The release of Governor Dayton’s budget produced the expected responses from members of Carver County’s legislative delegation, pointing out the sales tax changes (focused on the tax on clothing over $100 and services) as the main enemy in the proposal.
Interestingly enough, though, both State Senator Julianne Ortman and State Representative Ernie Leidiger took another shot at Democrats over taxes — this time at the federal level.
From Ortman’s January 23, 2013 Capitol Report:
In addition to Governor Dayton’s proposed tax increases, President Obama has two major tax increases that will take even more money out of the pockets of hard-working Minnesotans.
This month, wage earners will notice an increase in the amount that they pay for the federal payroll tax. Since the first of the year, most Minnesotans have already seen this happen on their paychecks.
From Leidiger’s January 28, 2013 e-mail to constituents:
Look at it this way: a hardworking middle class family will not only have diminished take-home pay because of higher social security taxes, but they will also have to dig deeper in their pockets for everyday items and services.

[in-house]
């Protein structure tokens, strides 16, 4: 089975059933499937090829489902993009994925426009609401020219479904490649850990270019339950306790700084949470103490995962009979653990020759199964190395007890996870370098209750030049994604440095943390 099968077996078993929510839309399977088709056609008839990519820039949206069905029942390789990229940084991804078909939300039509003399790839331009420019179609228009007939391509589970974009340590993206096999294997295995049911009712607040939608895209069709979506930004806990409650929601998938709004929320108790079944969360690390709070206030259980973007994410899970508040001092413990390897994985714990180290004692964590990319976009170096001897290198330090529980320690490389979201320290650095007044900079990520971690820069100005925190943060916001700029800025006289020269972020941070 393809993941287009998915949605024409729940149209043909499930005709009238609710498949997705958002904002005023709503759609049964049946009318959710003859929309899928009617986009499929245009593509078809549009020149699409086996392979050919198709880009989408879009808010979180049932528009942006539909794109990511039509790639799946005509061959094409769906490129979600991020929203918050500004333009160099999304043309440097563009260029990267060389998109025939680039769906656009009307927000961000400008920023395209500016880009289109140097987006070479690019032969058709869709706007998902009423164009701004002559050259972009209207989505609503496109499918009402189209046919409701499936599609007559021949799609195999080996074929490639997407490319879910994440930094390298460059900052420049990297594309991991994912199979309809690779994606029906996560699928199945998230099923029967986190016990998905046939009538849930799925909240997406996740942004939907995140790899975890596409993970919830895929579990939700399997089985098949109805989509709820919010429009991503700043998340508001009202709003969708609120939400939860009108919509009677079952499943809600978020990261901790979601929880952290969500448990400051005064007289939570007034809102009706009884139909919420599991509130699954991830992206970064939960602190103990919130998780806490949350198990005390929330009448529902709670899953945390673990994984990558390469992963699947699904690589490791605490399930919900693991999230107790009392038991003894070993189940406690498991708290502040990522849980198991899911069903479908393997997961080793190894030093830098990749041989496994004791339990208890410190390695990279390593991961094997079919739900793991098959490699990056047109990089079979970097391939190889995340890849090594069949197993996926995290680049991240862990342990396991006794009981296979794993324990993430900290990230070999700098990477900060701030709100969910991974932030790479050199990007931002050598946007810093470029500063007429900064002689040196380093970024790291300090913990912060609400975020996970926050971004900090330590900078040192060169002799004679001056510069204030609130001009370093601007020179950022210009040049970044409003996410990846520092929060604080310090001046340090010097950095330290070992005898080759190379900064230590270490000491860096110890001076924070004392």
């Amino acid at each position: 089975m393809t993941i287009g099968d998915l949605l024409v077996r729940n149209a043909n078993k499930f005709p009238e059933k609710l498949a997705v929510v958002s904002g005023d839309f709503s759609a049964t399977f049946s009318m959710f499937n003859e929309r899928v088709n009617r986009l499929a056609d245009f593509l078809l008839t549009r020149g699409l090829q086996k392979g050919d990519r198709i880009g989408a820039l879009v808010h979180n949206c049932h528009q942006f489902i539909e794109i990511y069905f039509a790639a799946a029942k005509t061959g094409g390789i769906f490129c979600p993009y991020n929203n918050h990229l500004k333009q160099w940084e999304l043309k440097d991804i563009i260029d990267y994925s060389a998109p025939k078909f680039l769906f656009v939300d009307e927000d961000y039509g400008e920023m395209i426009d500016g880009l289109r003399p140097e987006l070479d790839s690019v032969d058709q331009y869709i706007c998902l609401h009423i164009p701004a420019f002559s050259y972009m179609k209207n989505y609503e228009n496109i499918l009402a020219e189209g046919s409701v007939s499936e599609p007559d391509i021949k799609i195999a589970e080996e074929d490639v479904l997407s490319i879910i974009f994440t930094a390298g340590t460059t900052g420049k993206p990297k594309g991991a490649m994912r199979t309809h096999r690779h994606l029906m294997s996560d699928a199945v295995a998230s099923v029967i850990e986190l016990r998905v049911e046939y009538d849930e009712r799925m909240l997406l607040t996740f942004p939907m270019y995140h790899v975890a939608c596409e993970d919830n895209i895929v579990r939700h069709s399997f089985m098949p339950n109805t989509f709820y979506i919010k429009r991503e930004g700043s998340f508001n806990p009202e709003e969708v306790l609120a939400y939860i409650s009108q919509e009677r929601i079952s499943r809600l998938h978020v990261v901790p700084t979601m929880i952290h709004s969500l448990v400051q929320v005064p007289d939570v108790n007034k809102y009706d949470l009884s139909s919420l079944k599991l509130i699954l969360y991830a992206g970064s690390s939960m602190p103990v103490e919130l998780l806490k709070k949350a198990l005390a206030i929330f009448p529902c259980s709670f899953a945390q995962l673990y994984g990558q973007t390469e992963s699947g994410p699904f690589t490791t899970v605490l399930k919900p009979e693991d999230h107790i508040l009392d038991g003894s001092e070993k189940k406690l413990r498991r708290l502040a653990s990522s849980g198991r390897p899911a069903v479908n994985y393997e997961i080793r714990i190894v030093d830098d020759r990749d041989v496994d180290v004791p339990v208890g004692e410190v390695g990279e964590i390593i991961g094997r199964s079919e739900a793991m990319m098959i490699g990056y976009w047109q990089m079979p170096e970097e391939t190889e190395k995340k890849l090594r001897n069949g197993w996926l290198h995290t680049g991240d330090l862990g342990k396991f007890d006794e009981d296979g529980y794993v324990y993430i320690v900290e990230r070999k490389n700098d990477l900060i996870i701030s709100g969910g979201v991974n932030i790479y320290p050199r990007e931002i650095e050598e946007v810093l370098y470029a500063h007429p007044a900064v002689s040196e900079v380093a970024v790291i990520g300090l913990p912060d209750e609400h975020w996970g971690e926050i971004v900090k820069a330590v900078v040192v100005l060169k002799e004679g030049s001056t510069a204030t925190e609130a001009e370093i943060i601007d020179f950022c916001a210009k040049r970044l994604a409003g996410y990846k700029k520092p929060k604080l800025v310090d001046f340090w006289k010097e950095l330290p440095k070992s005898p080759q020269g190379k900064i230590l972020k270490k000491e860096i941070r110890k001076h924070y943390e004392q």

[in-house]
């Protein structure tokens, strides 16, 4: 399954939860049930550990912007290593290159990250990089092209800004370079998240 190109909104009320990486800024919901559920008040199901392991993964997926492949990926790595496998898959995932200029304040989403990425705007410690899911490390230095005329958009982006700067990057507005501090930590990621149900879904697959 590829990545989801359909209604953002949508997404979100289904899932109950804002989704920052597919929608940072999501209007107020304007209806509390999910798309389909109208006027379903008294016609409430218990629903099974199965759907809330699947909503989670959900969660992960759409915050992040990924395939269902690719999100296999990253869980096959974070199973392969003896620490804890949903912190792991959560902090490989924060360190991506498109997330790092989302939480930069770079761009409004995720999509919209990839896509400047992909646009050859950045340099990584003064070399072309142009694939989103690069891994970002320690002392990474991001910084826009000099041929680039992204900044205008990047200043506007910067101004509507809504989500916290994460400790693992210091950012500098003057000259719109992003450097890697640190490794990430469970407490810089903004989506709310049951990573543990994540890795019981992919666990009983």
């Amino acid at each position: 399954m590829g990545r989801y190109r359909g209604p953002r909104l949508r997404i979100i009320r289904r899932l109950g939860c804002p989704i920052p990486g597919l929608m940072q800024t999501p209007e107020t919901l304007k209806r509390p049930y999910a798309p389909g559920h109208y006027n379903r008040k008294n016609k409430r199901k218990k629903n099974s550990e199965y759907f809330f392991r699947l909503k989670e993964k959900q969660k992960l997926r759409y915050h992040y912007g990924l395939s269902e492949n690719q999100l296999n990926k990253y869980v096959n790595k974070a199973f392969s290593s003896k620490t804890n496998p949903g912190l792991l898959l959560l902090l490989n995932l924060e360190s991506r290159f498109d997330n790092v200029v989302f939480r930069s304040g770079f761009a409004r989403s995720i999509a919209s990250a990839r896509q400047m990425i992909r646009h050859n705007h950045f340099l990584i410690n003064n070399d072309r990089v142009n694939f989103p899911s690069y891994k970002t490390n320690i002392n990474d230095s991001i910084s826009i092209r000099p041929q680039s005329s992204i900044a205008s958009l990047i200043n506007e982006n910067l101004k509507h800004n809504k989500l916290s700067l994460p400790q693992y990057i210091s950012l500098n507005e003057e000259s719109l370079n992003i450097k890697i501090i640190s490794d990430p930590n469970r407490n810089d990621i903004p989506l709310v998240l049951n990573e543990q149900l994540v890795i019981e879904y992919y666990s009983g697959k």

Ortman and Leidiger are referring to the expiration of the payroll tax cut on January 1, 2013. This change increased the Social Security payroll tax rate by 2%, back to its statutory rate of 6.2%. The rhetoric of the two legislators — particularly Ortman — might lead you to believe that this tax increase was just another way that so-called tax-and-spend Democrats are out to get the middle class.
Well, that just isn’t so. In fact, when it comes to payroll taxes, Democrats have been the defenders of giving taxpayers a break. The temporary payroll tax cut was passed in the lame-duck session following the 2010 midterm election and was designed to be a one-year only provision, expiring at the start of 2011. Over the objections of his caucus, Republican Speaker of the House John Boehner agreed to another one-year extension in the 2011 showdown over the debt ceiling. And as we approached the fiscal cliff, we should recall that no Republicans were standing up for continuing the extension. Not Boehner. Not Mitch McConnell. Mitt Romney didn’t support extending the payroll tax cut, either.
And while President Barack Obama didn’t make the extension of the payroll tax cut a “must-have” in fiscal cliff negotiations the way he did in 2011, he was forced to scrap plans for an alternative middle- and lower-class tax cut in order to secure the needed Republican votes for passage.
So, let’s recap: Republicans are blaming Barack Obama for adopting the policy they themselves insisted on. Ain’t politics grand?